Using Data Loggers for Outdoor Environmental Monitoring
Many outdoor environmental research projects require long term monitoring of parameters including temperature, relative humidity and count inputs. Applications include monitoring weather and climatic conditions, wildlife research, growing conditions, and rivers and oceans.
In choosing the correct data logger, various factors need to be taken into consideration. It is essential that loggers will record accurately and reliably, possibly over a prolonged period of time if they are located in remote areas: for wildlife research, this is also an important factor in order to minimise intrusion into the natural habitat. This will require a long battery life and a high recording capacity. Loggers will need to be robust as they may well be exposed to harsh environmental and weather conditions, and for water-based research, they may need to be fully submersible. Ideally loggers should have a magnetic trigger and/or delayed start option so they can be started anywhere at a pre-set time without the need for a PC.
Loggers in the Tinytag range meet these criteria and are
suitable for monitoring in the harshest conditions. Tinytags are
used for many environmental research applications, ranging from
individual loggers recording locally to multiple devices used for
Temperature and relative humidity data loggers
Tinytag Plus 2 temperature/relative humidity loggers are a popular choice: their robust, waterproof design, plus their reliability, long battery life and high memory capacity means they can be deployed for long-term data collection in exposed conditions in remote areas. Plus 2 data loggers are used for a variety of environmental research projects worldwide including weather observation, glacial research in the Himalayas, researching marine turtles' nests, and restoration of UK grasslands.
A robust design may not just be the need to be weatherproof, data loggers may need to be strong enough to counter the attention of the local wildlife! Tinytag Plus 2 loggers recording temperatures to aid planting decisions at Bedgebury National Pinetum have repeatedly withstood the onslaught of the local rabbit population who enjoy using them for sharpening their teeth!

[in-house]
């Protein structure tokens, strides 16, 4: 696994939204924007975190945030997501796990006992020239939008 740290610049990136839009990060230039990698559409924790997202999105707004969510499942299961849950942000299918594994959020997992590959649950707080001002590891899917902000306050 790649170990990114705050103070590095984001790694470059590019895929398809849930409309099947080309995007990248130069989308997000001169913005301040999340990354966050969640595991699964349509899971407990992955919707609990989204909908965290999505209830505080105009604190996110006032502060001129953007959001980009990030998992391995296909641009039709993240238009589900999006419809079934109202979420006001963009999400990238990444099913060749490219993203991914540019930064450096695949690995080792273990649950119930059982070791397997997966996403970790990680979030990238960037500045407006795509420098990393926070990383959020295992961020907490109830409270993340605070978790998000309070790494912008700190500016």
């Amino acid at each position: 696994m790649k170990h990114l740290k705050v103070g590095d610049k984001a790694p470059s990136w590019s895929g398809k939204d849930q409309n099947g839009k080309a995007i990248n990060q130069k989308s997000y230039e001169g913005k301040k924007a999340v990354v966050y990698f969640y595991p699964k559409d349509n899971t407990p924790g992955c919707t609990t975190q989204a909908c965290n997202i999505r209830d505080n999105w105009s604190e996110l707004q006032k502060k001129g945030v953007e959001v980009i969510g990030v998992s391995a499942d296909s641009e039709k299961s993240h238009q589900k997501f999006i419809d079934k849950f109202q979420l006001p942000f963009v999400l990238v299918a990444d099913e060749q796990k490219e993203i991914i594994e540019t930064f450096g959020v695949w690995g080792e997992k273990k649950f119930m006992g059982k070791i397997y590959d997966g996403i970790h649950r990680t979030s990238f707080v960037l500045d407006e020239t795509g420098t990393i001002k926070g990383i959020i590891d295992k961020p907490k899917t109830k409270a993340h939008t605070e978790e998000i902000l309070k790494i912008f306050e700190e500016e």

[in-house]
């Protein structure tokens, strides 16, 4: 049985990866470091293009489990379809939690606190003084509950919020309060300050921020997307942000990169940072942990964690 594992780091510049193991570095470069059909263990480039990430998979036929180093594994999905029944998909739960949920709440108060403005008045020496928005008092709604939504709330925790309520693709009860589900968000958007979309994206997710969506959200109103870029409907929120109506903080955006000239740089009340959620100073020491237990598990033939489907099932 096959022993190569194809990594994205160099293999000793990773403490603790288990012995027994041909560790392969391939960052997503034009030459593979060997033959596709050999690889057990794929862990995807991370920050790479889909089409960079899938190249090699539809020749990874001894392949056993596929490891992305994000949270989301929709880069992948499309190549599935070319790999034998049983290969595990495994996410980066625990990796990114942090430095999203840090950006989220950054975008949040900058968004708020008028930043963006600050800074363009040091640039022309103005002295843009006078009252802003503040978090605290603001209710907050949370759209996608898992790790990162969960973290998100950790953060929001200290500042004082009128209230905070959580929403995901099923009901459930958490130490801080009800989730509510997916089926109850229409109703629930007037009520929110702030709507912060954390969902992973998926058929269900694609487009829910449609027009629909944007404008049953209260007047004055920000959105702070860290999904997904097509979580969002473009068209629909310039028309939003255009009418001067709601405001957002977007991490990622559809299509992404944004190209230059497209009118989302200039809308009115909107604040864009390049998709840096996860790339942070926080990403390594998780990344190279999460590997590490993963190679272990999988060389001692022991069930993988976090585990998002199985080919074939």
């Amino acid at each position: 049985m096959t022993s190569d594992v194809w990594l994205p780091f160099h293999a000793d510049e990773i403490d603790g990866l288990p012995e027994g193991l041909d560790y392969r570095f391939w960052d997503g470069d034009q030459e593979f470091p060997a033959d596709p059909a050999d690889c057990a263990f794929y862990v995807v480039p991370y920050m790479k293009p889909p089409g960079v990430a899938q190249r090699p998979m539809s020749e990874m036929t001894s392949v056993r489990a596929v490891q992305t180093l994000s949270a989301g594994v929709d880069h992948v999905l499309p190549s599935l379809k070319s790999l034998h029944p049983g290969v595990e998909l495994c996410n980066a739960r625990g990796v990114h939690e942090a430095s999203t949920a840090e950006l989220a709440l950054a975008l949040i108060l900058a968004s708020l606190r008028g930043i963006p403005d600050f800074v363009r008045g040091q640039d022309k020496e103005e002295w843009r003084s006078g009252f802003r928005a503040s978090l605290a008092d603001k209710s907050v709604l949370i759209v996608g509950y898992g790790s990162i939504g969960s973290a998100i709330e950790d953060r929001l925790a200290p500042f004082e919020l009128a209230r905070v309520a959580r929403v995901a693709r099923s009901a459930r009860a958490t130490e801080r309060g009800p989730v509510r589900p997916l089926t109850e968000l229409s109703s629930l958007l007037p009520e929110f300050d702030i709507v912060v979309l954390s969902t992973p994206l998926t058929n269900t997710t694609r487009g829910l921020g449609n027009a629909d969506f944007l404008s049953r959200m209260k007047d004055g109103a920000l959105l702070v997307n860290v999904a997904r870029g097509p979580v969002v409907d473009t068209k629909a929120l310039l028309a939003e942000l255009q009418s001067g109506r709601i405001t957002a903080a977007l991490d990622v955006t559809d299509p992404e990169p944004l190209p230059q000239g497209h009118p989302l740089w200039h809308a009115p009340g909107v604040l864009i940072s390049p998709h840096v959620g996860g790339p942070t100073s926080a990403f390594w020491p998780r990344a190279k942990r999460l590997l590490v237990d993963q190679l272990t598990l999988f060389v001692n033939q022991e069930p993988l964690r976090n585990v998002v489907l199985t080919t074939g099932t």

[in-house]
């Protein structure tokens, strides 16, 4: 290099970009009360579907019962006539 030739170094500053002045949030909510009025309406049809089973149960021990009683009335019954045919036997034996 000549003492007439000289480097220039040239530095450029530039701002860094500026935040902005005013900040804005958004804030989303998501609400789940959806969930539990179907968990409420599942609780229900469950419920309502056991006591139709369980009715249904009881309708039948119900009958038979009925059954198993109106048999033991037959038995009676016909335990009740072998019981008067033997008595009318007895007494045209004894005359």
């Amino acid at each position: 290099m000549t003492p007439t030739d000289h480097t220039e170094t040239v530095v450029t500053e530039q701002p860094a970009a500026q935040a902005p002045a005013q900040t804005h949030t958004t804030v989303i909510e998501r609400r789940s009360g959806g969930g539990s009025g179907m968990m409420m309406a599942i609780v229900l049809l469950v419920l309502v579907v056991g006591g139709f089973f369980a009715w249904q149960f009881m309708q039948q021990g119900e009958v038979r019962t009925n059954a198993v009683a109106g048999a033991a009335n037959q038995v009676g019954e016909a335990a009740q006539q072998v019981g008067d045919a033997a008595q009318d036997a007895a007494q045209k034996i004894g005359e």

For some applications it may be an advantage to have a data logger with a display showing current readings, as well as recording data. Tinytag View 2 temp/RH data loggers have an LCD display and have been used, for example, in investigating conditions in honeybee hives as part of conservation research. Like the Plus 2 range, View 2 loggers are available with accompanying probes for monitoring hard to reach areas.
The Tinytag Aquatic 2 submersible data logger is specifically designed for underwater applications. It is used for temperature monitoring in rivers, lakes and oceans, typically to record the effects of weather and climate change, and also in fish farms. It can be submerged at depths up to 500 metres for long periods, and its robust, high visibility bright yellow case has an attachment point allowing it to be securely positioned. For example, Aquatic loggers have been deployed 200km north of the Arctic Circle in a glacial river basin as part of research into climate change.
When downloading loggers in harsh or wet environments, it is helpful to avoid exposing connections. Data from the Aquatic 2 is offloaded very quickly and easily using the inductive pad. The logger is simply placed on the pad, which plugs into the PC with a USB cable, removing the need to directly connect a cable to each logger. As well as avoiding exposing connections, this speeds up the configuration and offloading of multiple loggers.
Count data loggers
Count data loggers are used in outdoor research, typically for investigating climate and environmental change. Tinytag Plus Re-Ed count input loggers can be connected to a variety of sensors to make specialist data loggers for a wide range of applications. Re-Ed loggers are either supplied uncased (OEM) for building into custom applications, or as a standard data logger in a robust, waterproof case.
For example, Re-Ed count loggers have been used for studying sediment movement in rivers, investigating the development of stalagmites, and for high resolution rainfall monitoring.
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